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Big sewer jobs ahead in Fort Dodge

Council is briefed on several projects

May 7, 2013
By BILL SHEA (bshea@messengernews.net) , Messenger News

Major and costly improvements to sewers in Fort Dodge are being contemplated.

One multi-phase job, which may begin this fall, would improve drainage in the city's retail-heavy east side.

Another package of improvements estimated to cost $25 million would eliminate some, but not all, of the sanitary sewer backups that have flooded dozens of basements during heavy downpours.

The City Council was briefed on both initiatives Monday night.

''We heard a very strong message from the council that this is a priority project,'' said Wade Greiman, a project director for Snyder & Associates, of Ankeny. That firm designed the east region storm sewer improvements.

Greiman said the first phase of that work would include the creation of a retention pond on the north side of First Avenue South below Veterans Bridge. He described it as ''a graded depression in the ground to hold water.'' Storm sewer improvements would also be completed.

Greiman estimated the cost of the first phase at $2,422,523.

Other storm sewer work in the area would be done in phases over the next few years.

City Engineer Chad Schaeffer said there is $8.8 million committed to various phases of the project, including $1.5 million from the federal government for the future reconstruction of the intersection of First Avenue South and 29th Street.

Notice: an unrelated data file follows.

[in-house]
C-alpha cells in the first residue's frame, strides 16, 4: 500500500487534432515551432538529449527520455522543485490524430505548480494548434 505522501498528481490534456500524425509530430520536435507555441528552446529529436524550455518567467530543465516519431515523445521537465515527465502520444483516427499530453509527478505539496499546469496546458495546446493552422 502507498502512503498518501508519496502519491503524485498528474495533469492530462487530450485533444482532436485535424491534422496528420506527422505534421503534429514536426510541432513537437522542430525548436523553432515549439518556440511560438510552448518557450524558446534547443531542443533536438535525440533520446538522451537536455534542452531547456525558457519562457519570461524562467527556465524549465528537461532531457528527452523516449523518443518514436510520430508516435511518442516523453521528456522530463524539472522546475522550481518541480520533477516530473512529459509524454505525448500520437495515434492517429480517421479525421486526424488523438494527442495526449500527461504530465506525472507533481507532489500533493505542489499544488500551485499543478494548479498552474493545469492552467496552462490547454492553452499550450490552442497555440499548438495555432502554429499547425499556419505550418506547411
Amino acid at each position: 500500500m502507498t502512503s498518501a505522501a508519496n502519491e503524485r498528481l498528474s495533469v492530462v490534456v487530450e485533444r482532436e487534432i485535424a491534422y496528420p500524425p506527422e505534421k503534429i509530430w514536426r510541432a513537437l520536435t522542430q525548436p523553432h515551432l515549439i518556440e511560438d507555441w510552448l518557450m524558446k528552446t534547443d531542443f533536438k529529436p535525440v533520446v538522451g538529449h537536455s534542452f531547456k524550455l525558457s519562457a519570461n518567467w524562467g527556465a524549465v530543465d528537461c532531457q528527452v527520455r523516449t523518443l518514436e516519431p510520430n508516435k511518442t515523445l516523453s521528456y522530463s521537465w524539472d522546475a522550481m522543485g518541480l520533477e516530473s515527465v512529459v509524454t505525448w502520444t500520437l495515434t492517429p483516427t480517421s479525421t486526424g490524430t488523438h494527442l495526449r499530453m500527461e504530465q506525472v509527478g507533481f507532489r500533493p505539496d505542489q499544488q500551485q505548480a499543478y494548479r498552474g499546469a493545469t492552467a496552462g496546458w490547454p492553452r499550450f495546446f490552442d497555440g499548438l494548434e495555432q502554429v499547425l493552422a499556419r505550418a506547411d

The drainage work will not begin until the overhead power lines along First Avenue South are buried.

Abby Bottenfield, a spokeswoman for

MidAmerican Energy, said that project is scheduled to start in July.

''This summer

MidAmerican Energy is working with the city to install conduits and duct banks from Veterans Bridge to approximately 850 feet east of 29th Street,'' she said. ''Once the underground utilities are installed and activated the overhead utilities will be removed.''

The council directed Greiman to prepare to seek bids for the first phase of the storm sewer work.

An exhaustive analysis of the sanitary sewer system throughout the city that included smoke testing revealed the need for $25 million worth of improvements, Derick Anderson, the northwest Iowa market president for McClure Engineering Co. in Fort Dodge, told the council.

Paying for that work could increase residential sewer bills by $13.40 a month, he said.

Anderson said the city is not under orders from the U.S. Environmental Protection Agency or the state Department of Natural Resources to do any of the work.

''You can take time to do this,'' he said.

City officials tentatively plan to start some improvements this year with the replacement of sanitary sewers along parts of South 19th Street and Sixth Avenue South. That work is estimated to cost $2.2 million.

 
 

 

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